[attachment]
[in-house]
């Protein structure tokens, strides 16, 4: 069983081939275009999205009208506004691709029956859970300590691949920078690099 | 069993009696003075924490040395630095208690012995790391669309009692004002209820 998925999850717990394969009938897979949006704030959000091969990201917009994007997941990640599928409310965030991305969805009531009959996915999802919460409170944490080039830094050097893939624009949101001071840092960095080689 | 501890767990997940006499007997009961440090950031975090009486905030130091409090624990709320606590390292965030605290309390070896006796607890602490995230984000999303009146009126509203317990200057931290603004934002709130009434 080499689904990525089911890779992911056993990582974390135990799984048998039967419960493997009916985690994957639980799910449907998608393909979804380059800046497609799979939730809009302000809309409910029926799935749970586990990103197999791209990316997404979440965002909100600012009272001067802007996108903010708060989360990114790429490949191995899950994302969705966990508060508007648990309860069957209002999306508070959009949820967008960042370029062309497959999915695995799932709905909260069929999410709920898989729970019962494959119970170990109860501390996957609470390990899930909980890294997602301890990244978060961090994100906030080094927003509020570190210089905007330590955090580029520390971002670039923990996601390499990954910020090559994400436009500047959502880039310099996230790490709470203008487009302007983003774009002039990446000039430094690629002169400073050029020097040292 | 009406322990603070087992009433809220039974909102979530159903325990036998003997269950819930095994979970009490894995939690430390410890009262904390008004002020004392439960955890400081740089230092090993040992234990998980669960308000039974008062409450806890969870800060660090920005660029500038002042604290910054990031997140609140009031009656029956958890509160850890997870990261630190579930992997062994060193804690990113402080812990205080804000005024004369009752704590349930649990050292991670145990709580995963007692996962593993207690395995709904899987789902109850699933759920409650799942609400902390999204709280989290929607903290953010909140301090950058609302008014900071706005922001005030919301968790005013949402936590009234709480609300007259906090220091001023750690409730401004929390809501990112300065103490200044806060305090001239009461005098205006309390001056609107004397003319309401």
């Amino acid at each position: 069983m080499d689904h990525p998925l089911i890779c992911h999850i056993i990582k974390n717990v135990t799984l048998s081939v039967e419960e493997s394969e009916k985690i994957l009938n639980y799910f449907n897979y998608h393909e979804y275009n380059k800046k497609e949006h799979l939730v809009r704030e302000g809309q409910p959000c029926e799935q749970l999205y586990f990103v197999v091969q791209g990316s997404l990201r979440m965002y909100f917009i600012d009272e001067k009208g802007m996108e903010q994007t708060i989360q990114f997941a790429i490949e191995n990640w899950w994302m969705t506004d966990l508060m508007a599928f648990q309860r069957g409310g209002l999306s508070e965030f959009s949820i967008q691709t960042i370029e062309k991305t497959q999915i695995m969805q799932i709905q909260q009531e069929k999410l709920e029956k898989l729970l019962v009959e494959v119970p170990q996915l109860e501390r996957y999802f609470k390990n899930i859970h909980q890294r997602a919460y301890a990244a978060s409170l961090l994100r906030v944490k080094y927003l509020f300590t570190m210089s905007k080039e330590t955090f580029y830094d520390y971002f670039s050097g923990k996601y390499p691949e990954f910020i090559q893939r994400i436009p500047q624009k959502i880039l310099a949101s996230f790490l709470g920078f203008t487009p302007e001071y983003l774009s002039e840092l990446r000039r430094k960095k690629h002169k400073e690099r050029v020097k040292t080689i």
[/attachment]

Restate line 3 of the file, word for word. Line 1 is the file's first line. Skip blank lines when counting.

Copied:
């Amino acid at each position: 069983m080499d689904h990525p998925l089911i890779c992911h999850i056993i990582k974390n717990v135990t799984l048998s081939v039967e419960e493997s394969e009916k985690i994957l009938n639980y799910f449907n897979y998608h393909e979804y275009n380059k800046k497609e949006h799979l939730v809009r704030e302000g809309q409910p959000c029926e799935q749970l999205y586990f990103v197999v091969q791209g990316s997404l990201r979440m965002y909100f917009i600012d009272e001067k009208g802007m996108e903010q994007t708060i989360q990114f997941a790429i490949e191995n990640w899950w994302m969705t506004d966990l508060m508007a599928f648990q309860r069957g409310g209002l999306s508070e965030f959009s949820i967008q691709t960042i370029e062309k991305t497959q999915i695995m969805q799932i709905q909260q009531e069929k999410l709920e029956k898989l729970l019962v009959e494959v119970p170990q996915l109860e501390r996957y999802f609470k390990n899930i859970h909980q890294r997602a919460y301890a990244a978060s409170l961090l994100r906030v944490k080094y927003l509020f300590t570190m210089s905007k080039e330590t955090f580029y830094d520390y971002f670039s050097g923990k996601y390499p691949e990954f910020i090559q893939r994400i436009p500047q624009k959502i880039l310099a949101s996230f790490l709470g920078f203008t487009p302007e001071y983003l774009s002039e840092l990446r000039r430094k960095k690629h002169k400073e690099r050029v020097k040292t080689i």